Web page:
But really, as someone else said, just take it to one of the 537 local mechanics if you aren't sure what you are doing. Your tires and brakes are the most critical components if destiny is about to hand you a shitty day.

Brick23 :

If the lighting was better in the from-front pic you should be able to see how much meat is left on the pads. Easier to see when there is actually a bit left to see haha. Never had a bike I couldn't ogle the pads with a bit of squinting.

But really, as someone else said, just take it to one of the 537 local mechanics if you aren't sure what you are doing. Your tires and brakes are the most critical components if destiny is about to hand you a shitty day.

Wonder if my motorbike hire place did much oggling when I took it there (to replace battery) one month before the brake failed.

Your tires and brakes are the most critical components....

I don't reckon anyone's disputing this. I've just replaced the pads and disk, so doubt they need replacing. Yet I can't see them. If I take it to the hire shop or any local mechanic now, I can guarantee you the answer will be 'No, you don't need to replace just yet'.

So, now it's a question of when do I take it to the local mechanic or hire shop to have it checked. After 100km?, 200km or 1000km?..I doubt it depends just on mileage. Pretty sure the riding conditions (I guess city riding with lots of breaking would entail lots of wear, simlarly riding at high speed then stopping suddenly) have something to do with it.

Really, it's common sense to say just take it to the local mechanic to have it checked. In fact, I reckon most expats, if they are aware how to get on a plane, would be aware of this wonderful insight too.

sanooku :

If I take it to the hire shop or any local mechanic now, I can guarantee you the answer will be 'No, you don't need to replace just yet'.

I don't think it is a contentious statement to say that preventive maintenance is not practiced by most Vietnamese.  It took a few trips to a local "Head" Honda shop for them to understand that I wanted our bike screened for upcoming potential problems as well as current tasks like oil changes.  Even then, they they would almost apologetically show me the worn parts while seeking my authorization to replace them.  Finding a mechanic who understands the concept of preventative maintenance could be a problem.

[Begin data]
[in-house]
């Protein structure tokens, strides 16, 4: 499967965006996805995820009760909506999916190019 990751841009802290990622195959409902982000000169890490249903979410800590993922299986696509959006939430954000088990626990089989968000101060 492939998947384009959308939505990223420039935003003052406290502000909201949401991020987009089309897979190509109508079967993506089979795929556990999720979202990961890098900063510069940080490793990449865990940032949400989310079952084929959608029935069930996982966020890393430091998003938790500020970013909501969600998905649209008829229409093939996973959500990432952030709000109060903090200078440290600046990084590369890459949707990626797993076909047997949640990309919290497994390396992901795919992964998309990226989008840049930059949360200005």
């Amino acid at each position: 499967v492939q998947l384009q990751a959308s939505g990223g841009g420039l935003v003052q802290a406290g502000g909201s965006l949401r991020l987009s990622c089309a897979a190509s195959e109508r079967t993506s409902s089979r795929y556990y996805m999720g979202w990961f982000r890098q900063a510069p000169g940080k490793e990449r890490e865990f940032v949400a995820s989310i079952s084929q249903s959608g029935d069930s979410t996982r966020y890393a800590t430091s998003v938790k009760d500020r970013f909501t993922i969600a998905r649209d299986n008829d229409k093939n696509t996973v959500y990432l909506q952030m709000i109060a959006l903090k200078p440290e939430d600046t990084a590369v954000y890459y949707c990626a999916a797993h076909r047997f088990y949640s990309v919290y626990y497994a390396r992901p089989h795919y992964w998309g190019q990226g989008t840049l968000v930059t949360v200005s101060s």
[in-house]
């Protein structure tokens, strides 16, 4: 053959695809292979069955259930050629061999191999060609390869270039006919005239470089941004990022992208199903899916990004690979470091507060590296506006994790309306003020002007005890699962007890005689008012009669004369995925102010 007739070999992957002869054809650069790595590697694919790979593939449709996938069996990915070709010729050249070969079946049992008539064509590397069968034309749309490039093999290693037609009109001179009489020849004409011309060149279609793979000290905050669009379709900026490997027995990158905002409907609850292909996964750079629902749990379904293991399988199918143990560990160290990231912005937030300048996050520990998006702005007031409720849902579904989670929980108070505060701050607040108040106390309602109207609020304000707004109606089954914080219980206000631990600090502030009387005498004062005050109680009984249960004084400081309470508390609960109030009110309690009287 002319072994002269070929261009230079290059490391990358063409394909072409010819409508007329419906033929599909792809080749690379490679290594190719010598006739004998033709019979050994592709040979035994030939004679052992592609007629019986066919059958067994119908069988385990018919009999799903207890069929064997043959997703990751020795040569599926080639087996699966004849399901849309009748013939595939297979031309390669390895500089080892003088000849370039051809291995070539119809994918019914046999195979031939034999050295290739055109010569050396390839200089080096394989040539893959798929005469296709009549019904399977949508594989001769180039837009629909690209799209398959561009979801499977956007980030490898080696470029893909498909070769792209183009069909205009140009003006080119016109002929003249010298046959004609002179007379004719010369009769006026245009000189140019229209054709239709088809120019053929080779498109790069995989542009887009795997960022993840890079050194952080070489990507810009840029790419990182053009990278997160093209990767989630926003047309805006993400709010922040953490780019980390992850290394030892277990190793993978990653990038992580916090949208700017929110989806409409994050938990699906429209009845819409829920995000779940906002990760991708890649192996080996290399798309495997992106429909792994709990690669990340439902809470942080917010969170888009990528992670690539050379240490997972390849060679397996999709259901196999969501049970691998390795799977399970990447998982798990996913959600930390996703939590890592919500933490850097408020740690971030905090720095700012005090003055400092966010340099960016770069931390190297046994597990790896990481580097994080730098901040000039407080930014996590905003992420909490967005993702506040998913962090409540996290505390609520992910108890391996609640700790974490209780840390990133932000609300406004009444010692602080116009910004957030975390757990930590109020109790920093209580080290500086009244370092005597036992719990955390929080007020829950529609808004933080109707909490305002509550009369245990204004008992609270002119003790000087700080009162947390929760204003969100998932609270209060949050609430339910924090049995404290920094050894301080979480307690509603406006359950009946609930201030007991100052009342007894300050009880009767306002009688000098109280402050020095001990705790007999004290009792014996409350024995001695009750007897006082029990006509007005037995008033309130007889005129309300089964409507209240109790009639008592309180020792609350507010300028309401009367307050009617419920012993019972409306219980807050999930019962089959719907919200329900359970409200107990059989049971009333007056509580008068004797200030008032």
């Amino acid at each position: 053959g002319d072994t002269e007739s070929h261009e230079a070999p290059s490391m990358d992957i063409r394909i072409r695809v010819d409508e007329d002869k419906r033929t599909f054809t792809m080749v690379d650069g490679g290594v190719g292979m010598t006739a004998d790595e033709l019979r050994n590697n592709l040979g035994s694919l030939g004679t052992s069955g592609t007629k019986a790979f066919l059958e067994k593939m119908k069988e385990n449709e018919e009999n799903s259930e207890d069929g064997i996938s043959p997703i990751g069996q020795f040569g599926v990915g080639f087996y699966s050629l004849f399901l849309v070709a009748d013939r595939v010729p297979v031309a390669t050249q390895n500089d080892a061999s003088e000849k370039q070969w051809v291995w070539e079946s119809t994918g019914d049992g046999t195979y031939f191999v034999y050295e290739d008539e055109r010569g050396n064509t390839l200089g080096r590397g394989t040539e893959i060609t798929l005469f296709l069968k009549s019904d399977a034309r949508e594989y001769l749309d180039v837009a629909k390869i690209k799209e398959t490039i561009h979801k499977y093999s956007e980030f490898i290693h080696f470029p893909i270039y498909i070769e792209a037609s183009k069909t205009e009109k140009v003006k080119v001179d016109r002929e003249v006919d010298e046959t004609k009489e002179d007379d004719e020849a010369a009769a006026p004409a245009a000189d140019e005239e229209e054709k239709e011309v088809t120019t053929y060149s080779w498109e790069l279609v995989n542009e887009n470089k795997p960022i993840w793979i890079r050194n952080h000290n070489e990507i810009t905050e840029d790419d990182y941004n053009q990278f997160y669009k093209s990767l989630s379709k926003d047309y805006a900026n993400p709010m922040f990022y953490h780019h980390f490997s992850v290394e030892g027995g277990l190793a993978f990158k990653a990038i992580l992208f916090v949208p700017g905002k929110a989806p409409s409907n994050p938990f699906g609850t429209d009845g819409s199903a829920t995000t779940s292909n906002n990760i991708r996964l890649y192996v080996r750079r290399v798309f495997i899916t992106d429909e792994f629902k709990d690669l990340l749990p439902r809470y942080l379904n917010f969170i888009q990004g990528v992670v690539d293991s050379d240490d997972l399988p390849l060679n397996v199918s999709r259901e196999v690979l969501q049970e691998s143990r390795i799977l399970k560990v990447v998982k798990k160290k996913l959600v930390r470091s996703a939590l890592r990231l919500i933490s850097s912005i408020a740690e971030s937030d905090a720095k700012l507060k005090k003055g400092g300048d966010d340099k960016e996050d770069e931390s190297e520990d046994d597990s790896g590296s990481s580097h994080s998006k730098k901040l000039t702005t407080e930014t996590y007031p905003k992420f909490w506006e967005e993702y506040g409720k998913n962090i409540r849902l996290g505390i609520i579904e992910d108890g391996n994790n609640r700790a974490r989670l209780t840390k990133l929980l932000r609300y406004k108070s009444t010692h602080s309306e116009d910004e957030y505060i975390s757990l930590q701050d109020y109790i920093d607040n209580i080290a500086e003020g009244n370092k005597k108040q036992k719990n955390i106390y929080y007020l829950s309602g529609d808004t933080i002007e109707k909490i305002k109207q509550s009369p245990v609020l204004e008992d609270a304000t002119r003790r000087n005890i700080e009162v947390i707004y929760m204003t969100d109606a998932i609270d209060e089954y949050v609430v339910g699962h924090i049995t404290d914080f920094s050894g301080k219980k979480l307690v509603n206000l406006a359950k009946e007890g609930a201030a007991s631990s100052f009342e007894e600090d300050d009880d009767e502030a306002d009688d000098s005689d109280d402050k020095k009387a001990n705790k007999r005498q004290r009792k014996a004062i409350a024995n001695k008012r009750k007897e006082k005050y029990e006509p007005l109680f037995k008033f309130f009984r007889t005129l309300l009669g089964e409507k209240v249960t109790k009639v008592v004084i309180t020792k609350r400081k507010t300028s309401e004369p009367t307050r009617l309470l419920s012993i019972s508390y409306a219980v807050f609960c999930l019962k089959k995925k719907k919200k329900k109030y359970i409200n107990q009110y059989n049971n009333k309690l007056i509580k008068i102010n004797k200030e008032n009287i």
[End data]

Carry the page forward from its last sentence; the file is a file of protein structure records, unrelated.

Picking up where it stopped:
We had a 2012 Air Blade and like many Honda models it has a brake design where one lever activates both the front discs and rears in a balanced way.  As a result I probably used the front brake more than I would have in regular separated system and had to change pads more frequently than I expected.  As others have said, nothing is more important than brakes and tires.  The cost of new pads and rotors is minor compared to the cost of an avoidable accident.

THIGV :
sanooku :

If I take it to the hire shop or any local mechanic now, I can guarantee you the answer will be 'No, you don't need to replace just yet'.

I don't think it is a contentious statement to say that preventive maintenance is not practiced by most Vietnamese.  It took a few trips to a local "Head" Honda shop for them to understand that I wanted our bike screened for upcoming potential problems as well as current tasks like oil changes.  Even then, they they would almost apologetically show me the worn parts while seeking my authorization to replace them.  Finding a mechanic who understands the concept of preventative maintenance could be a problem.

Actually, what I was saying was that the mechanic would realise that my pads have recently been replaced, so the answer would be 'No, you don't need to replace just yet'.

However, I think you raise an important point. In places like Thailand and Vietnam, generally, the practice is to use until broken, then replace. I doubt this practice would extend to brake pads though. i.e. if they are nearly worn, I reckon the mechanic would advise to replace, not wait till they fail.

As others have said, nothing is more important than brakes and tires.

As I've said in the previous post. Anyone with half a brain will be aware of this.

The cost of new pads and rotors is minor compared to the cost of an avoidable accident.

Unfortunately, my question in the previous post still remains unanswered. i.e. being aware when to take it to mechanic for checking. Instead, we just have the same old common sense spiel repeated verbatim.

Due to the above, I think it's best for the rider to be able to perform these basic checks than rely on a mechanic.

p.s. Perhaps this is the real reason some manufacturers/models hide the pads from the untrained eye, so we keep having to take it to the mechanic every month (is this even enough?) to check.

Most motorcycle user manuals will have a periodic maintenance and adjustment chart. In it you will see most of the checks to be done at 1000, 4000, 7000 km etc. For some maintenance jobs (e.g. change coolant) it will say every 3 years. For front brake pads it says replace 'whenever worn to the limit' . But without being able to see the wear we don't know if it's 'worn to the limit'.

Let me guess, some hanger on will post an answer next. Brakes and tyres are the most important, so take it to a mechanic. Gee, you don't say, let me take it to a mechanic everyday for checking. That should do it. ;)